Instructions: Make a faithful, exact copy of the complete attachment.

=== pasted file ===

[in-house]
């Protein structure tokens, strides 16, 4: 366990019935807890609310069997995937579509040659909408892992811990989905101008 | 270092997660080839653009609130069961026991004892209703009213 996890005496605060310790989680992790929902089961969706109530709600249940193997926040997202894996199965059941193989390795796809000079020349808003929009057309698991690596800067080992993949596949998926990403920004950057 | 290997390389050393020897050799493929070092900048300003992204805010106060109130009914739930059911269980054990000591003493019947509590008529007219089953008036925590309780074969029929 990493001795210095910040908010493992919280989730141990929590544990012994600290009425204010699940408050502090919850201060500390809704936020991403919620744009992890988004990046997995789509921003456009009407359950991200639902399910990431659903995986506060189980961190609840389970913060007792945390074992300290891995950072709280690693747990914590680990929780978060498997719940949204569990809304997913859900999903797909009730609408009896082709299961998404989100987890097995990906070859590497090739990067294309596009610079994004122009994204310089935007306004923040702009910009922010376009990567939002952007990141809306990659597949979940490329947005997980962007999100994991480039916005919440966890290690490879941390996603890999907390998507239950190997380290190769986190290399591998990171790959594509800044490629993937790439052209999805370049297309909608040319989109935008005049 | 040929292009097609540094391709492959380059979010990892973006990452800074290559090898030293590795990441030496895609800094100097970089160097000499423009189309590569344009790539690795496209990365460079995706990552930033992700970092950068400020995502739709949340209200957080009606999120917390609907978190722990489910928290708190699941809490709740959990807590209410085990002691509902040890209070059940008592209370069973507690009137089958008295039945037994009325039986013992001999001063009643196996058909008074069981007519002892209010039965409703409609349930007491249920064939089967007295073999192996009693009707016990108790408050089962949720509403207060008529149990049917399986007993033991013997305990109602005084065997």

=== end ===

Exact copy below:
[in-house]
């Protein structure tokens, strides 16, 4: 366990019935807890609310069997995937579509040659909408892992811990989905101008 | 270092997660080839653009609130069961026991004892209703009213 996890005496605060310790989680992790929902089961969706109530709600249940193997926040997202894996199965059941193989390795796809000079020349808003929009057309698991690596800067080992993949596949998926990403920004950057 | 290997390389050393020897050799493929070092900048300003992204805010106060109130009914739930059911269980054990000591003493019947509590008529007219089953008036925590309780074969029929 990493001795210095910040908010493992919280989730141990929590544990012994600290009425204010699940408050502090919850201060500390809704936020991403919620744009992890988004990046997995789509921003456009009407359950991200639902399910990431659903995986506060189980961190609840389970913060007792945390074992300290891995950072709280690693747990914590680990929780978060498997719940949204569990809304997913859900999903797909009730609408009896082709299961998404989100987890097995990906070859590497090739990067294309596009610079994004122009994204310089935007306004923040702009910009922010376009990567939002952007990141809306990659597949979940490329947005997980962007999100994991480039916005919440966890290690490879941390996603890999907390998507239950190997380290190769986190290399591998990171790959594509800044490629993937790439052209999805370049297309909608040319989109935008005049 | 040929292009097609540094391709492959380059979010990892973006990452800074290559090898030293590795990441030496895609800094100097970089160097000499423009189309590569344009790539690795496209990365460079995706990552930033992700970092950068400020995502739709949340209200957080009606999120917390609907978190722990489910928290708190699941809490709740959990807590209410085990002691509902040890209070059940008592209370069973507690009137089958008295039945037994009325039986013992001999001063009643196996058909008074069981007519002892209010039965409703409609349930007491249920064939089967007295073999192996009693009707016990108790408050089962949720509403207060008529149990049917399986007993033991013997305990109602005084065997």